Well before a highly publicized Jeep hack last year raised C-suite and board-level concern over the cybersecurity of connected cars, my firm was contracted by a prominent automaker to perform a confidential “ethical hacking” exercise. We staged a nation-state style attack of the enterprise, and after many weeks of work with a large team, achieved complete control such that we would have been able to interfere with corporate and manufacturing networks and interactions with the vehicles.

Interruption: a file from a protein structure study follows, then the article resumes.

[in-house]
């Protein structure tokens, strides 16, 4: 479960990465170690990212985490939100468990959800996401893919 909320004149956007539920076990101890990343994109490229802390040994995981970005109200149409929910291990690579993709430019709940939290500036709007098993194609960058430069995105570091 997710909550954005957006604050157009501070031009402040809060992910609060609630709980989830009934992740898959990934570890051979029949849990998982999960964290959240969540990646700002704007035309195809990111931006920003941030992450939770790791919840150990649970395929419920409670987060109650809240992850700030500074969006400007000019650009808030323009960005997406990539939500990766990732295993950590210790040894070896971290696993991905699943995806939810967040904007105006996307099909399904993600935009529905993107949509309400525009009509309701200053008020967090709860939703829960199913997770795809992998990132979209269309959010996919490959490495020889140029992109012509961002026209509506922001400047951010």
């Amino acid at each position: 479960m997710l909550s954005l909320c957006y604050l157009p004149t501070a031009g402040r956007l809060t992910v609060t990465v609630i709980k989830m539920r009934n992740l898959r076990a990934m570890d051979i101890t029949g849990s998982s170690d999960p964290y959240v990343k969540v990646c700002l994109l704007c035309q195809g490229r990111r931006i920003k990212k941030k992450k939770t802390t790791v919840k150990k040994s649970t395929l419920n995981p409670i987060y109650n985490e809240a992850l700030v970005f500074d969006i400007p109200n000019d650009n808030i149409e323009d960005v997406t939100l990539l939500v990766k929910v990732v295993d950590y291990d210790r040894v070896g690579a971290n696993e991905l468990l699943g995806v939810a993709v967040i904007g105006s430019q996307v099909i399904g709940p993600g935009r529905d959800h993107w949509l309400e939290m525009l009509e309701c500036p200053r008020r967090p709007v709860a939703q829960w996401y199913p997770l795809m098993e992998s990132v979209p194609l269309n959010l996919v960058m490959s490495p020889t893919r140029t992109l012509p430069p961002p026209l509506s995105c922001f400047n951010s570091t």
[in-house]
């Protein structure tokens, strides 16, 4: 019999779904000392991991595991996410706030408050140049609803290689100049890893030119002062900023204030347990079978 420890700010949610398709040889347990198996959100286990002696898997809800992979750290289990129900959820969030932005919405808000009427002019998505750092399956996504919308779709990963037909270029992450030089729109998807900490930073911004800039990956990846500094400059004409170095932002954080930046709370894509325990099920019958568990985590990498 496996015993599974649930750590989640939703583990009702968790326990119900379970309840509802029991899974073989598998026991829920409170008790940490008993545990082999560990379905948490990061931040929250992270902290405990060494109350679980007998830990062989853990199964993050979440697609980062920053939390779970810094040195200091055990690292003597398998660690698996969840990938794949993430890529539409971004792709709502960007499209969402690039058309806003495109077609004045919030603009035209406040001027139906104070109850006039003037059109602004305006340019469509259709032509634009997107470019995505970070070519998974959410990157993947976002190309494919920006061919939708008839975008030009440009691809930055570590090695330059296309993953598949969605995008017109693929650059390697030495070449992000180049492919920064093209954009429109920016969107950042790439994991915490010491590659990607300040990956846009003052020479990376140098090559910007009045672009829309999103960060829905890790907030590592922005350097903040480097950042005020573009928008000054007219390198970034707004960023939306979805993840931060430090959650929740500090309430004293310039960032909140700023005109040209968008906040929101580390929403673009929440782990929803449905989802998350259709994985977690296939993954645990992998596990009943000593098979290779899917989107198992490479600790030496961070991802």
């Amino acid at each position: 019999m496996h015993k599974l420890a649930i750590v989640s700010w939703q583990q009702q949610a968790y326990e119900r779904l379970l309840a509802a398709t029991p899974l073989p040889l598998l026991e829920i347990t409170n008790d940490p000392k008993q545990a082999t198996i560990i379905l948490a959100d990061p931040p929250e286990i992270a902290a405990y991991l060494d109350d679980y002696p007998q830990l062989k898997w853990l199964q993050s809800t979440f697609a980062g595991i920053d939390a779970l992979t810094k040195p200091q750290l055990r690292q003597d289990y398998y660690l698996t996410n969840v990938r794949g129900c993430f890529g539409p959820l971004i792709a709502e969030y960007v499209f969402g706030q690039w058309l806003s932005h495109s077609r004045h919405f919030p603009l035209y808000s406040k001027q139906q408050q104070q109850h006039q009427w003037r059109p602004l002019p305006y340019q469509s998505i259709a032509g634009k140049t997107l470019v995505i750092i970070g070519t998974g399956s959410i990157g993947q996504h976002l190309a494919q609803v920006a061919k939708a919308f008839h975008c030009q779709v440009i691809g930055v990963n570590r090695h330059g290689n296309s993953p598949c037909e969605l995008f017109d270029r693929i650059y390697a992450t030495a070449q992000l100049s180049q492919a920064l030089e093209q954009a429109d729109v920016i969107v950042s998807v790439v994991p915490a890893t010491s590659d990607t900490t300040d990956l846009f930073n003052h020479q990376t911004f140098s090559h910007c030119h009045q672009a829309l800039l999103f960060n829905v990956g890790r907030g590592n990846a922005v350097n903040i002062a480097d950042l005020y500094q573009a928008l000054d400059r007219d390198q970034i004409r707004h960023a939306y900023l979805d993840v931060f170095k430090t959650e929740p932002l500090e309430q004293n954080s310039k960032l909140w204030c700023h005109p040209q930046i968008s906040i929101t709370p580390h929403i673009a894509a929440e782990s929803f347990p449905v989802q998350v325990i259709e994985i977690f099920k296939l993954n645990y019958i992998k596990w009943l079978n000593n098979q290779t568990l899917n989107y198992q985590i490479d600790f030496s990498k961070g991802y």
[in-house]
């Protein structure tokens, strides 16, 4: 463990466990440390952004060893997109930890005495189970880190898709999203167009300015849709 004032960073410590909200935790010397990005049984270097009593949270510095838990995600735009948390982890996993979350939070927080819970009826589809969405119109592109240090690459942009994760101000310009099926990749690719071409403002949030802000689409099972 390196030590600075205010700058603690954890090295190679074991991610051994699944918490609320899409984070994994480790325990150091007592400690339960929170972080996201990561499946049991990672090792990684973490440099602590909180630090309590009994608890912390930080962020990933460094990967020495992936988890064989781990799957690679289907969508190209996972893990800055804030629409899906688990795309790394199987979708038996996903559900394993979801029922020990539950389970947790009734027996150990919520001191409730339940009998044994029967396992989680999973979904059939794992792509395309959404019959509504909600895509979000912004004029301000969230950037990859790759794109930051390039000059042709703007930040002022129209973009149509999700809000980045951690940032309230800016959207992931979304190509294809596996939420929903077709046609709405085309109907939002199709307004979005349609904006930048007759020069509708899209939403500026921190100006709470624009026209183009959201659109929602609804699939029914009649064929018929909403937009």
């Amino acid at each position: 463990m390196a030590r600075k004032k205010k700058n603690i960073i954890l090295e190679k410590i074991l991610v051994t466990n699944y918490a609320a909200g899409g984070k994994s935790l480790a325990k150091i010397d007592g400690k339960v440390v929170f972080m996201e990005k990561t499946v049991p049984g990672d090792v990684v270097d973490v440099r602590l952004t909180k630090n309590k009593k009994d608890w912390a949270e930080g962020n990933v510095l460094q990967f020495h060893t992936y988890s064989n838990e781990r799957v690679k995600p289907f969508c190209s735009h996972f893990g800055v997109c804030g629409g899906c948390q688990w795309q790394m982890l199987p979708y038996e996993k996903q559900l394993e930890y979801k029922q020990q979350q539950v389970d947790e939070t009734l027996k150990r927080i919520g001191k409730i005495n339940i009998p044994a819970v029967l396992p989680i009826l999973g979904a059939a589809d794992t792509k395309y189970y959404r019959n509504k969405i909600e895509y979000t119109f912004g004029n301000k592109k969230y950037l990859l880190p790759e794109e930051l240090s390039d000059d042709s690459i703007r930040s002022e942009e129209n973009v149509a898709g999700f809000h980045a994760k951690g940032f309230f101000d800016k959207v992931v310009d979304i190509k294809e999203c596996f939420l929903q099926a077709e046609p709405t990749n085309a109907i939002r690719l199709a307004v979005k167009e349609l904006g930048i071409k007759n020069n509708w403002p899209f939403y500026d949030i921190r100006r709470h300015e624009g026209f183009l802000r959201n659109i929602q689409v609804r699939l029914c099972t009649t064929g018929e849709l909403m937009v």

Welcome to the cyber criminal’s new territory: the expanding and dynamically changing “attack surface” of the connected car, that is, the totality of the potential points of unauthorized entry. The good news is that hacking in this space requires very advanced skills and significant funding, so your average “script kiddie” won’t be taking over connected cars any time soon. The bad news is that well-funded and skilled adversaries are seen to be turning their attention to car companies and cars, having already hit most other industries. Now, even as the auto industry works to better understand car hacks, it can take three immediate steps to mitigate them (and the physical danger to their customers): understand the attack surface, continually assess the threat actors, and take a holistic approach to cyber governance.